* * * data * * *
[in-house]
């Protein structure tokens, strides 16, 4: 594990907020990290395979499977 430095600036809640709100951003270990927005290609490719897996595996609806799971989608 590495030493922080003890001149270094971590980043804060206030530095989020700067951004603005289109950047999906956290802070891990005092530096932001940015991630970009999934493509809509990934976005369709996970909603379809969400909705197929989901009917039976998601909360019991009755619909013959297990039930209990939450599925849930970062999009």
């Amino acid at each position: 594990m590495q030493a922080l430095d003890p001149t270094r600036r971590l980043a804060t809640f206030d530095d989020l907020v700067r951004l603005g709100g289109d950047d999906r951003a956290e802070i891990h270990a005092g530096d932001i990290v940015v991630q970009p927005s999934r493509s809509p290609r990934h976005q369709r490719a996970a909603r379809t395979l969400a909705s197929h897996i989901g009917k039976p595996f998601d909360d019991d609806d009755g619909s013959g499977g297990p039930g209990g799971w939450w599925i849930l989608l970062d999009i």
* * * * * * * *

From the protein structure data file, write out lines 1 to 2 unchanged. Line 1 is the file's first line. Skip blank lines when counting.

[in-house]
């Protein structure tokens, strides 16, 4: 594990907020990290395979499977 430095600036809640709100951003270990927005290609490719897996595996609806799971989608 590495030493922080003890001149270094971590980043804060206030530095989020700067951004603005289109950047999906956290802070891990005092530096932001940015991630970009999934493509809509990934976005369709996970909603379809969400909705197929989901009917039976998601909360019991009755619909013959297990039930209990939450599925849930970062999009």